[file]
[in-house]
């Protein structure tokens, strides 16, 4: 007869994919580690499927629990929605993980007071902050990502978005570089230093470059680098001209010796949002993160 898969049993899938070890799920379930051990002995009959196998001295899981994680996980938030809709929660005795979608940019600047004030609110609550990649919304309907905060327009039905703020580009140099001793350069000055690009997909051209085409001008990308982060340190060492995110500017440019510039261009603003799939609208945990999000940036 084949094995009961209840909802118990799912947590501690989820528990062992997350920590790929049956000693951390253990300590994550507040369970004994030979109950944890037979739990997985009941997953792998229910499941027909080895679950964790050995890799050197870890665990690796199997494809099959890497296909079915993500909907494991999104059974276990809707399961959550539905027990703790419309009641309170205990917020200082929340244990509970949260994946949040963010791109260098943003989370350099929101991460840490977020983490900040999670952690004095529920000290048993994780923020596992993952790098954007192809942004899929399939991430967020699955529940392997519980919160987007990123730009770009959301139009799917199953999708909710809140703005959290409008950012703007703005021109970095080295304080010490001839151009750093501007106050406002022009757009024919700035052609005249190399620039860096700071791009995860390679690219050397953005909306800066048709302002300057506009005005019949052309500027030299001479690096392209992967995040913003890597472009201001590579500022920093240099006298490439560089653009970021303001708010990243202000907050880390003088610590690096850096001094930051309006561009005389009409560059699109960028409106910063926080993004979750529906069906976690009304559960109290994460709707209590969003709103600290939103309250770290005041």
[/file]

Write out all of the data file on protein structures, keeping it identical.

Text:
[in-house]
């Protein structure tokens, strides 16, 4: 007869994919580690499927629990929605993980007071902050990502978005570089230093470059680098001209010796949002993160 898969049993899938070890799920379930051990002995009959196998001295899981994680996980938030809709929660005795979608940019600047004030609110609550990649919304309907905060327009039905703020580009140099001793350069000055690009997909051209085409001008990308982060340190060492995110500017440019510039261009603003799939609208945990999000940036 084949094995009961209840909802118990799912947590501690989820528990062992997350920590790929049956000693951390253990300590994550507040369970004994030979109950944890037979739990997985009941997953792998229910499941027909080895679950964790050995890799050197870890665990690796199997494809099959890497296909079915993500909907494991999104059974276990809707399961959550539905027990703790419309009641309170205990917020200082929340244990509970949260994946949040963010791109260098943003989370350099929101991460840490977020983490900040999670952690004095529920000290048993994780923020596992993952790098954007192809942004899929399939991430967020699955529940392997519980919160987007990123730009770009959301139009799917199953999708909710809140703005959290409008950012703007703005021109970095080295304080010490001839151009750093501007106050406002022009757009024919700035052609005249190399620039860096700071791009995860390679690219050397953005909306800066048709302002300057506009005005019949052309500027030299001479690096392209992967995040913003890597472009201001590579500022920093240099006298490439560089653009970021303001708010990243202000907050880390003088610590690096850096001094930051309006561009005389009409560059699109960028409106910063926080993004979750529906069906976690009304559960109290994460709707209590969003709103600290939103309250770290005041």